PICTURED: Ariane 5 with the James Webb Space Telescope launches from ELA-3 in French Guiana. PC: ESA.
Story at a glance…
The most powerful space telescope ever successfully completed its Christmas morning launch.
Despite its construction phase being riddled with failures, the launch went off without a hitch.
5 days into travel, the telescope’s solar shield is almost deployed, and next week the mirrors will fold into place.
After literally decades of dreaming, work, and the more often highlighted—setbacks, the James Webb Space Telescope is finally where it belongs: floating in space.
For a priceless work of technological innovation, it has had its fair share of cost overruns, scandals, delays, malfunctions, and more, even unto its final days on earth, when problems continued to push back the launch date after it had arrived in the spaceport in French Guiana.
However the Arianespace Ariane 5 rocket did its job of carrying the massive telescope to outer space. Off the ground at 7:20 EST on Christmas morning, Webb separated from the rocket 27 minutes later, deployed its huge solar arrays, which operators confirmed were providing the station with power, and began sending telemetry data.
This is all the more remarkable when, paired with its spotty history, one reads what Webb lead mission systems engineer Mike Menzel said at a November 2nd news conference about how there are 344 ways Webb can go wrong, and that 80% of them are during takeoff and separation.
Webb has 144 release mechanisms “which all must work perfectly,” Krystal Puga, Webb spacecraft systems engineer for Northrop Grumman, which built the spacecraft, said during the briefing. That’s a lot, considering one NASA review in 2018 found literally 70 loose screws in the telescope.
All that can be more or less forgotten now, as the observatory floats towards its orbit at the 2nd Lagrange Point at around 1 million miles from Earth.
“The James Webb Space Telescope represents the ambition that NASA and our partners maintain to propel us forward into the future,” said NASA Administrator Bill Nelson. “The promise of Webb is not what we know we will discover; it’s what we don’t yet understand or can’t yet fathom about our universe. I can’t wait to see what it uncovers!”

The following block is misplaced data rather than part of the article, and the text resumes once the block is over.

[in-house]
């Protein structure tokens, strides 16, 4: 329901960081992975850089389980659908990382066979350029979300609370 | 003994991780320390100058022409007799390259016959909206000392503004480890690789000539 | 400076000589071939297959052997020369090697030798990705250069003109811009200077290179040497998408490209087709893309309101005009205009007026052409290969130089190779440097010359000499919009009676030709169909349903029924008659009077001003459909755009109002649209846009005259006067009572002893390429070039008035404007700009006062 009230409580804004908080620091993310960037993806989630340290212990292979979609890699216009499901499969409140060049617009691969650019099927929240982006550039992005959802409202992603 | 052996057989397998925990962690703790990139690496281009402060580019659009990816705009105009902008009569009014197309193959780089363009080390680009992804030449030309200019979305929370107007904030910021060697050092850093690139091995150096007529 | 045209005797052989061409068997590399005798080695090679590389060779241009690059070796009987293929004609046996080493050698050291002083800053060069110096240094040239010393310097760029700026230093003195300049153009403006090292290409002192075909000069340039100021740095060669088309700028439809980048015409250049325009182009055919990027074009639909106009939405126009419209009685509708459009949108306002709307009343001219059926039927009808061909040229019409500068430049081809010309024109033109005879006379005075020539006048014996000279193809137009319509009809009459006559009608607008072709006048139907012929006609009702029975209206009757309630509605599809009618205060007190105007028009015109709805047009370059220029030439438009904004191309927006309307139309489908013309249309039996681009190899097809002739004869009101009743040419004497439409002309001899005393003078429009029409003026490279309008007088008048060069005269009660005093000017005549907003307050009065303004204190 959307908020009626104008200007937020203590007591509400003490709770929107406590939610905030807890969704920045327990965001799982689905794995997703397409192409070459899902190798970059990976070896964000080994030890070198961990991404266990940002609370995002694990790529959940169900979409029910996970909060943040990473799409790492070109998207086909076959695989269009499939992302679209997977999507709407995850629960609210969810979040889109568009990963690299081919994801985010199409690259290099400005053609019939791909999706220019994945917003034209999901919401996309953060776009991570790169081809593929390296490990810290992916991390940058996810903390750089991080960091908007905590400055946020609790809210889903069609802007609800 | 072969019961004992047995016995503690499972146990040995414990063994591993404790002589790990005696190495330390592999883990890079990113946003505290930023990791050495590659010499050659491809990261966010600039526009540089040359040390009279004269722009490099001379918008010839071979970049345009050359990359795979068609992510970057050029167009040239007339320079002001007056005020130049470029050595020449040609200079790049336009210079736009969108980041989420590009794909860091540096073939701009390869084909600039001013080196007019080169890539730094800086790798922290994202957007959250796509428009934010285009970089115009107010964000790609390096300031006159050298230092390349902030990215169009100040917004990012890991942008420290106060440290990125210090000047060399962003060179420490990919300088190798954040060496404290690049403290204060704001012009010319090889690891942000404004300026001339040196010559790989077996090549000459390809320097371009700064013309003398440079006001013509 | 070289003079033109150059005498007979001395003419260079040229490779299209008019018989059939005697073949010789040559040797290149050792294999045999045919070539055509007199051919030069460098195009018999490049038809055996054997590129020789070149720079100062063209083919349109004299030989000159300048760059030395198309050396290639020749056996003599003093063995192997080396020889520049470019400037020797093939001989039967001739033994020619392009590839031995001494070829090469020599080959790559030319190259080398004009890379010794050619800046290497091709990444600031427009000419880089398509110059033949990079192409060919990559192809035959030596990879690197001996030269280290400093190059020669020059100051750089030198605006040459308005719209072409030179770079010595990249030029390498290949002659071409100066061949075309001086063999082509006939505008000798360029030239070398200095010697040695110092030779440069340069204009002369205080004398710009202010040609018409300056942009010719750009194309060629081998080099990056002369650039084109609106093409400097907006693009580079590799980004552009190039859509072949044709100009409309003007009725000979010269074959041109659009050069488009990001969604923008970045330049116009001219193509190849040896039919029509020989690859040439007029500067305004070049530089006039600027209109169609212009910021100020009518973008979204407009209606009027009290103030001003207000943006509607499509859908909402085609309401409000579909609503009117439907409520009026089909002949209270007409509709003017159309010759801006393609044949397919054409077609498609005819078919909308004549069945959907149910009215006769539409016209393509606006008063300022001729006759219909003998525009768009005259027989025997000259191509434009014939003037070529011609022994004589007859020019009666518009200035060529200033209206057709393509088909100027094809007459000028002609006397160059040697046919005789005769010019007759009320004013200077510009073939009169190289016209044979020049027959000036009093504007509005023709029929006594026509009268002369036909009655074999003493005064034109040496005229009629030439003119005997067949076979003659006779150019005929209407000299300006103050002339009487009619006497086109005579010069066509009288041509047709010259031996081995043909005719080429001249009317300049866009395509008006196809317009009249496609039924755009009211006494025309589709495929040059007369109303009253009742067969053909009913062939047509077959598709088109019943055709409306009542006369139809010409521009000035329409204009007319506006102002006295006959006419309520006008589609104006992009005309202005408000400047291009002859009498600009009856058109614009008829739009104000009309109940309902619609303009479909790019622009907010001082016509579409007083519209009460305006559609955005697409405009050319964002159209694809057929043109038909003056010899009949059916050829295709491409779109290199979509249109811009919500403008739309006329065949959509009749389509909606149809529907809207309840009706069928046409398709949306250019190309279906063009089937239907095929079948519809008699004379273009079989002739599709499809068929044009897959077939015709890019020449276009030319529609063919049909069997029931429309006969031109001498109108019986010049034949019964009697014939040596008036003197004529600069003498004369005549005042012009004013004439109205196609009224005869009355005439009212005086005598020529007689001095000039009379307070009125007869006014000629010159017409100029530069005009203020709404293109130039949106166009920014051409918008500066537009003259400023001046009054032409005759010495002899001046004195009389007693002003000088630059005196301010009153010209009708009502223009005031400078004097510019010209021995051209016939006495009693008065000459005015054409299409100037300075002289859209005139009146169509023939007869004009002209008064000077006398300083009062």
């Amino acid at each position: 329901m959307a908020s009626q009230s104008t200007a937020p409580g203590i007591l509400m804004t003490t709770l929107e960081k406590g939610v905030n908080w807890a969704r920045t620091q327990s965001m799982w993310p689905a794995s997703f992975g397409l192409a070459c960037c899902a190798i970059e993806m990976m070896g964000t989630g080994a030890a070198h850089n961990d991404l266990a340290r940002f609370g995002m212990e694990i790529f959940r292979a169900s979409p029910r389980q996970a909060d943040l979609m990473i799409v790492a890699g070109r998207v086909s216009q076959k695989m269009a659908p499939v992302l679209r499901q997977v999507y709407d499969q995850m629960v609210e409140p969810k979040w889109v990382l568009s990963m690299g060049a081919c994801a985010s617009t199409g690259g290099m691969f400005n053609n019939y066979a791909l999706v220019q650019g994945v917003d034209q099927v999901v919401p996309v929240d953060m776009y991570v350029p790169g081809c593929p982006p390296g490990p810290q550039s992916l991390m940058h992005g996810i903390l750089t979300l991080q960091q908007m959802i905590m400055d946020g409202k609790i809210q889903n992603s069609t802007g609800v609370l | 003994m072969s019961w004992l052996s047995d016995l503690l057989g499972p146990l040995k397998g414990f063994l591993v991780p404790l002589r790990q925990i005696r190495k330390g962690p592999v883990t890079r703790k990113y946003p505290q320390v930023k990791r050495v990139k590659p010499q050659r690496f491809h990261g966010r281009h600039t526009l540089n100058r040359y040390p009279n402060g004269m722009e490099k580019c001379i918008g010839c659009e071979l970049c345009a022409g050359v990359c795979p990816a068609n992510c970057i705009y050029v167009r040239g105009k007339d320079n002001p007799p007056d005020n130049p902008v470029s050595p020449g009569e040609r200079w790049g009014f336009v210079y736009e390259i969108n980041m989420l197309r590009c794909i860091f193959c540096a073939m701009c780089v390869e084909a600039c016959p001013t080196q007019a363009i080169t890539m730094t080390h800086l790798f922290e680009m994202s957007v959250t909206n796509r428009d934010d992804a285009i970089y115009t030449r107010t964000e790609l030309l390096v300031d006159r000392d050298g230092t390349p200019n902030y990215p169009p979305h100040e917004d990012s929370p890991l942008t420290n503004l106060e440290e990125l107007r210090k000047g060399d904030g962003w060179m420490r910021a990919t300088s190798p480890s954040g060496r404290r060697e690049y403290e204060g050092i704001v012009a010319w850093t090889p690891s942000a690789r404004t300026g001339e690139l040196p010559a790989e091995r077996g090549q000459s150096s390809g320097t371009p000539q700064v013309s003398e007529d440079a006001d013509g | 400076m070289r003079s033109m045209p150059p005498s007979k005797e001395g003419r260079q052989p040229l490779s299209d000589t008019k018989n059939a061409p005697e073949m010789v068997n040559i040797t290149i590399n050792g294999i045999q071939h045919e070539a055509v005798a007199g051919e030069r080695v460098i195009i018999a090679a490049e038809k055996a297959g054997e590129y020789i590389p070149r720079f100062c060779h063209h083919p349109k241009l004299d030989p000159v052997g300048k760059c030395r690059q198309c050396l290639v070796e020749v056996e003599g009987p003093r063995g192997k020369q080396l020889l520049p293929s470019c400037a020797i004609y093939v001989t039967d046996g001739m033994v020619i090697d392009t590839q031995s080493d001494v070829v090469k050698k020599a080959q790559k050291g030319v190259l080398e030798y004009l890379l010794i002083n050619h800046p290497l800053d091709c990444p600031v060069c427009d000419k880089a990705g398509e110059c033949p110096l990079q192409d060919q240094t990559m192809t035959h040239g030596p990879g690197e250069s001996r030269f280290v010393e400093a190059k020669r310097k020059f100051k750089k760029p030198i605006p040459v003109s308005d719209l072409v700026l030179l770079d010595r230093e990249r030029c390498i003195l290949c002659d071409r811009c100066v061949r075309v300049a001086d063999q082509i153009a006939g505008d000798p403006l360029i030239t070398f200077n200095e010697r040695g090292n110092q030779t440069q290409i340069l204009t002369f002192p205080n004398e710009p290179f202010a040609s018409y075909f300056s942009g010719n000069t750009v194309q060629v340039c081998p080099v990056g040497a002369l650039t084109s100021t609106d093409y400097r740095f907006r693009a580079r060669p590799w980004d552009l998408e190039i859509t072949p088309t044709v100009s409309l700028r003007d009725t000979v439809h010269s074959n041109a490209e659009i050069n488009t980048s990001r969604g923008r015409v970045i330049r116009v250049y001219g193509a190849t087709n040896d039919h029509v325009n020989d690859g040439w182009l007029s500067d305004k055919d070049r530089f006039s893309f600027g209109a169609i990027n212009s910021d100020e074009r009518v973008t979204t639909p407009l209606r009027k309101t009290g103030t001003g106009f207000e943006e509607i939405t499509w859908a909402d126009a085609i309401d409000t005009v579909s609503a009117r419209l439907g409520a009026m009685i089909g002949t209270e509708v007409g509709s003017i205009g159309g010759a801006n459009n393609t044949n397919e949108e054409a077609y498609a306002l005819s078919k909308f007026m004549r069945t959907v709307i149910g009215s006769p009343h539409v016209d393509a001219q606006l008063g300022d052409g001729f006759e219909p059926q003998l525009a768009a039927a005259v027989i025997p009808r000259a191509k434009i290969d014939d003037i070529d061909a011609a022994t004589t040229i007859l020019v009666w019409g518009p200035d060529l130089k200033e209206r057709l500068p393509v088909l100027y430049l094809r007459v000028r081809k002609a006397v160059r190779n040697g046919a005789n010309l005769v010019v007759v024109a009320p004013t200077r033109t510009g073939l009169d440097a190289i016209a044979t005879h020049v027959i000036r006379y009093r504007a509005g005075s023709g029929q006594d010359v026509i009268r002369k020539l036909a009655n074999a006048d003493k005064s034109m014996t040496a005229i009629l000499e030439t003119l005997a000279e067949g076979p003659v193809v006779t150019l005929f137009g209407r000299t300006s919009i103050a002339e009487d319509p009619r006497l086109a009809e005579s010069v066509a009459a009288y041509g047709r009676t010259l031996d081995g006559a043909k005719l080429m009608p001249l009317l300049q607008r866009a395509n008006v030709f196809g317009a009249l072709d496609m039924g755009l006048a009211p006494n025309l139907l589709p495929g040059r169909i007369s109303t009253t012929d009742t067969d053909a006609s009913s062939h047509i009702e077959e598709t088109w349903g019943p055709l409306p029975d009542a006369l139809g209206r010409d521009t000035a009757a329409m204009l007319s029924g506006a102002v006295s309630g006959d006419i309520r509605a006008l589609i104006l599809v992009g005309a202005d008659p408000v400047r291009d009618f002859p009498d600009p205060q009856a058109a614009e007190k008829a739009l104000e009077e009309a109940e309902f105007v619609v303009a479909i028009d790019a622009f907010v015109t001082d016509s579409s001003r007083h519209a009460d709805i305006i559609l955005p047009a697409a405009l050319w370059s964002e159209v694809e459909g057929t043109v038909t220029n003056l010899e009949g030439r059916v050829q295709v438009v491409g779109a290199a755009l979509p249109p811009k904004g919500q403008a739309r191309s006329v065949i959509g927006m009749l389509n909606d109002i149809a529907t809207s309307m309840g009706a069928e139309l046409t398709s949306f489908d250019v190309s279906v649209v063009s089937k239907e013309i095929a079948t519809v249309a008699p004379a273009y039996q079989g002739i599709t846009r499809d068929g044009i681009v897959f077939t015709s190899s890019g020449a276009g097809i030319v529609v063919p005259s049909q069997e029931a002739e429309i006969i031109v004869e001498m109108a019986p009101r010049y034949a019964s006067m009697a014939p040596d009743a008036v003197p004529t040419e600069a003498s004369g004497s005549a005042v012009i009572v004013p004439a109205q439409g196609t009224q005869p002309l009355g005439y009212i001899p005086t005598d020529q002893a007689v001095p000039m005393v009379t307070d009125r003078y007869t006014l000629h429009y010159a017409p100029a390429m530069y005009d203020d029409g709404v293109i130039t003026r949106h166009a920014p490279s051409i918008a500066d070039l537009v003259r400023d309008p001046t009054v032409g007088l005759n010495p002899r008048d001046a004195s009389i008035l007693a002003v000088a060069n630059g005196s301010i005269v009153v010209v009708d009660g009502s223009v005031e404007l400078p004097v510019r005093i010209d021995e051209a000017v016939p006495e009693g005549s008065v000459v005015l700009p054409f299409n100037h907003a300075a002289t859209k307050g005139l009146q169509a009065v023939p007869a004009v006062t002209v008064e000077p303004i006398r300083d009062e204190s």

It’s truly one of the most monumental projects completed in this period of space history, and many YouTube channels dedicated to space and science have 24-hour Webb tracking streams.
Webb carries four ridiculously advanced observation tools, all of which are for detecting infrared light. While this wavelength doesn’t immediately deliver beautiful images in the way the Hubble Space Telescope does, from a scientific research standpoint it was the obvious and only choice for a project of this scale.
All systems (so far) go
After completing two scheduled mid-course corrections, mission control discovered there was significantly more leftover propellant than they had imagined, potentially extending the mission lifespan of Webb beyond a decade by several years. Webb has propellant onboard to make small corrections in its orbit around the second Lagrange point, a far-off yet constant orbit around the Earth.
Once at “L2” as it’s called, propellent will be needed into the 21st century to correct orbital decay and other factors that could push the spacecraft off course.
Webb is currently undergoing a multiple-day, human-controlled deployment of the structural component of its sunshield, a large protective barrier that will allow it to stay cool and avoid glare and other optical impediments to its observations. It will take six days for the onboard motors to extend all the pallet and ballast structures which give the solar shield its stability.
On the 29th, the tower assembly was activated to raise and effectively separate the observatory-portion above from the sun shield below, which will allow room for the shield membrane to deploy.
As of yet there have been no reported problems.
Mysteries in red
“In the early universe, the starlight from galaxies, because of the expansion of the universe, gets stretched to longer wavelengths,” Sarah Kendrew, an engineer and astronomer with the European Space Agency, who worked on the design team for one of the four infrared instruments, told WaL.
“So if we want to see that same light from a galaxy in the early universe, it gets pushed into the infrared because the universe is expanding at such high speed: that’s what we call ‘red-shift’”.
“And so because Hubble can only look a little bit into the infrared, it kind of has reached the limit in distance to what it can really see, and if we want to probe even further to even earlier times in the early universe we need a telescope that can look more into the infrared,” she explained.
It’s not only about obsessing over the birth of the universe, but the infrared observation is designed to capture information on other objects too, particularly exoplanets, and smaller bodies like asteroids and comets.
The next step is to wait an agonizing 6 months while the observatory does a systems check, or “commissioning,” before the first series of images arrive. Unlike Hubble, Webb will likely never be touched or fiddled with again by human hands, and so whatever equipment it has is the only kind it will ever have. If there’s a problem that can’t be solved through telecommunications, it will never be solved.
But if all systems are go, it will represent a watershed moment between scientific study in the previous era and an altogether new one.